The Joseph Ambler Inn does not have coffee machines in the rooms, so the first job on Saturday morning was to go down to the little office and use the large Keurig machine there to give my morning a kick start.  Back in the room I wrote my blog and then watched the end of the Grand Tour  programme that I had started the afternoon before.

At 8 o’clock I went to the restaurant were a delicious buffet was laid out.  As I was considering what to choose a party of guests came up to me, they had seen the show the night before and wanted to chat and tell me how much they had enjoyed it, which was lovely.  In an early morning state of semi-dishevelment I had to play the role of actor again.  The family were very nice and asked if I would be returning next year with any of my other shows: the answer to that was hopefully, yes.

With breakfast done I returned to my room and didn’t do much for a couple of hours until it was time to drive back to Byers’ Choice and prepare for a very intense and busy day, with two shows being staged almost back-to-back.

I had re-set the stage the night before but I went back into the ‘auditorium’ to check on things anyway and found Bob, Dave and Jeff all similarly checking on various things.  I chatted to Bob about the previous day’s show and people’s reaction to it, specifically the back drop.  In previous years the stage had been placed against the white wall of the workshop, but when I came in September to perform Great Expectations we decided to hang a black curtain to make the stage appear more like a black box theatre.  Dave loved how it looked under the stage lights, and to me the black helped to focus the audience’s attention onto my facial expressions.

There had been a bit of debate in the weeks leading up to the A Christmas Carol weekend as to whether we should stay with black (Dave and I in support) or return to white (Bob and Joyce).  In the end Dave and I had won and I was keen to know what Bob had thought of the look.  Generally it had met with approval and I think that we may stay with black from now on.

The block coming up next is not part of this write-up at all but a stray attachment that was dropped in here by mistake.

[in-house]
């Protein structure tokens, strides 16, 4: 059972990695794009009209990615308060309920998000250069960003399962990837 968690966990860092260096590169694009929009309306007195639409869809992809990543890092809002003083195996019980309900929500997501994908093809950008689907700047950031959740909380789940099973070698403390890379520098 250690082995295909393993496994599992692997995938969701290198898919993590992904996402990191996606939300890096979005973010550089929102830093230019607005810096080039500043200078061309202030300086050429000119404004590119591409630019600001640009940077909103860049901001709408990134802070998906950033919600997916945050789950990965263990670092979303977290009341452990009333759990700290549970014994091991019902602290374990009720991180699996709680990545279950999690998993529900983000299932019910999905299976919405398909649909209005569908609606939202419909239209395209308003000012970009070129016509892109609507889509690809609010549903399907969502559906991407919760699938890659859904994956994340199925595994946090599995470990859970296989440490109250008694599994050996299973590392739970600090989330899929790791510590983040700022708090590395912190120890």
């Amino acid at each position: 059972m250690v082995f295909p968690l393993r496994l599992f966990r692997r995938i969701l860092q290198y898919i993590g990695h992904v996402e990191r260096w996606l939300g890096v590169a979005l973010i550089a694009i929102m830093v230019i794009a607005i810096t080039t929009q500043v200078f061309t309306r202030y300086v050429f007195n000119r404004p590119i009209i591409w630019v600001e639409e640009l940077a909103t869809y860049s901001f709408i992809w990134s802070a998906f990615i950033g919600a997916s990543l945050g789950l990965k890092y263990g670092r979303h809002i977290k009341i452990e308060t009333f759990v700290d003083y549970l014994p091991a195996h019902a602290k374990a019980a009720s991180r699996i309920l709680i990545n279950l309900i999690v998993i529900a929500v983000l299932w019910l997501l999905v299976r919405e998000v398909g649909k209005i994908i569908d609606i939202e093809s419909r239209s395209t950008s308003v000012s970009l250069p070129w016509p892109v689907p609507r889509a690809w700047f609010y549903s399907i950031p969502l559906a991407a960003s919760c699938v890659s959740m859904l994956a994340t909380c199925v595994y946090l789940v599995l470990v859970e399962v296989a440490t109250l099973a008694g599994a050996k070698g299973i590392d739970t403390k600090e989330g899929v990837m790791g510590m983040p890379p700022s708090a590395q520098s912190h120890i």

As Bob and I were walking through the corridors of the office area he asked me ‘what is a curate’s egg?’  One of my blog posts last week was entitled ‘A Curate’s Egg’, and apparently this is not a phrase in wide use in America meaning that the large majority of my readership  had no idea what I was talking about!   The phrase is used to describe something that is good in parts and bad in others.  I don’t know the exact origin of the phrase but there was a famous cartoon in the 1800’s showing a young timid curate having breakfast with the Bishop.  The Bishop is peering at the plate of the curate and says “Dear me, I’m afraid your egg’s not good!”; to which the timid curate replies. “Oh, yes, my Lord, really – er – some parts of it are very good.’


So, there is the explanation!

As Bob and I chatted his phone rang and from the tone of his side of the conversation some issue had arisen.  Apparently two high school choirs – CB East and CB West had both turned up to perform!  I left Bob to sort things out and returned to the large conference room where my costumes were where I had laid them out the night before.

Not only was there my costume but also a surprise from Pam, who had kindly taken a bag full of laundry for me the night before, and in it she had discovered my ‘lost’ sweater!  I was so glad.  I hadn’t lost anything so far on the tour after all, in fact I had gained something for when I took my diary out of my leather shoulder bag I discovered that I had accidentally picked up the guest services folder from The Fairville Inn as well.  Fortunately Bob could send it back to Rick and Laura.

I got changed and made sure that everything was just as it should be: microphone clipped to waistband and pinned to shirt, watch in one waistcoat pocket, old penny in the other.  Shoes tied in double knots so the laces wouldn’t come undone during the show, cravat properly tied.  Top hat, scarf and cane all ready. Fountain pen with fresh ink cartridge prepared for the signing session afterwards.

With everything prepared I sat and listened to some music until it was 12.45 at which point I went to join Dave at the lighting desk to watch the huge audience gather.

On the stage CB East had won the battle of the choirs and were entertaining the growing crowd with their beautiful carols.  Everything seemed calm, until Dave and I became aware of an audience member get up onto the stage, what was going on?   The gentleman was helping one of the carol singers, she was slumping in his arms, Dave immediately ran to help as did other members of the Byers’ Choice staff.  The poor girl had been overcome by the heat of the stage lights (I could sympathise) and had simply fainted.